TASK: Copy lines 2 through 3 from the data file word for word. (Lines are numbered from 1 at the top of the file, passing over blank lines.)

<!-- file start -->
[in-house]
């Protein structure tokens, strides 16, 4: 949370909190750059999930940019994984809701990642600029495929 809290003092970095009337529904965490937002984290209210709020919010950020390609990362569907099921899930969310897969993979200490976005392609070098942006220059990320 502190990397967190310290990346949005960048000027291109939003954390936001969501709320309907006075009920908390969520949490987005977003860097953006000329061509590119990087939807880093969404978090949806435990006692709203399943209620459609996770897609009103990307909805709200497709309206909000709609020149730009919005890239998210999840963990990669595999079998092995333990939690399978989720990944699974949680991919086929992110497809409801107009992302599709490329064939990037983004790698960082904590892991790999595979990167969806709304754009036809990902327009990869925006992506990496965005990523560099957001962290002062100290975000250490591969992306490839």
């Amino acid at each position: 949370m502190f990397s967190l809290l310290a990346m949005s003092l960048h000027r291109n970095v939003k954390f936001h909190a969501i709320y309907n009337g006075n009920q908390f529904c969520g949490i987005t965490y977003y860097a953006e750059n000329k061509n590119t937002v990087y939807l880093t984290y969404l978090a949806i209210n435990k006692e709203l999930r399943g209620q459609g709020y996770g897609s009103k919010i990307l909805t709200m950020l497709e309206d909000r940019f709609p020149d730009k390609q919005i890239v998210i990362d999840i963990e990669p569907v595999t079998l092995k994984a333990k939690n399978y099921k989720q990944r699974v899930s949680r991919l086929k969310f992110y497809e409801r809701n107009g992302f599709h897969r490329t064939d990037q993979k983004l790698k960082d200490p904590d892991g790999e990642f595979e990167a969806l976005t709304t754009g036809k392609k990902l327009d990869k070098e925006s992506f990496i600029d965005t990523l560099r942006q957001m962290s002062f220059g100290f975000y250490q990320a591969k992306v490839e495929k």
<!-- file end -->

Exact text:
């Protein structure tokens, strides 16, 4: 949370909190750059999930940019994984809701990642600029495929 809290003092970095009337529904965490937002984290209210709020919010950020390609990362569907099921899930969310897969993979200490976005392609070098942006220059990320 502190990397967190310290990346949005960048000027291109939003954390936001969501709320309907006075009920908390969520949490987005977003860097953006000329061509590119990087939807880093969404978090949806435990006692709203399943209620459609996770897609009103990307909805709200497709309206909000709609020149730009919005890239998210999840963990990669595999079998092995333990939690399978989720990944699974949680991919086929992110497809409801107009992302599709490329064939990037983004790698960082904590892991790999595979990167969806709304754009036809990902327009990869925006992506990496965005990523560099957001962290002062100290975000250490591969992306490839």
């Amino acid at each position: 949370m502190f990397s967190l809290l310290a990346m949005s003092l960048h000027r291109n970095v939003k954390f936001h909190a969501i709320y309907n009337g006075n009920q908390f529904c969520g949490i987005t965490y977003y860097a953006e750059n000329k061509n590119t937002v990087y939807l880093t984290y969404l978090a949806i209210n435990k006692e709203l999930r399943g209620q459609g709020y996770g897609s009103k919010i990307l909805t709200m950020l497709e309206d909000r940019f709609p020149d730009k390609q919005i890239v998210i990362d999840i963990e990669p569907v595999t079998l092995k994984a333990k939690n399978y099921k989720q990944r699974v899930s949680r991919l086929k969310f992110y497809e409801r809701n107009g992302f599709h897969r490329t064939d990037q993979k983004l790698k960082d200490p904590d892991g790999e990642f595979e990167a969806l976005t709304t754009g036809k392609k990902l327009d990869k070098e925006s992506f990496i600029d965005t990523l560099r942006q957001m962290s002062f220059g100290f975000y250490q990320a591969k992306v490839e495929k």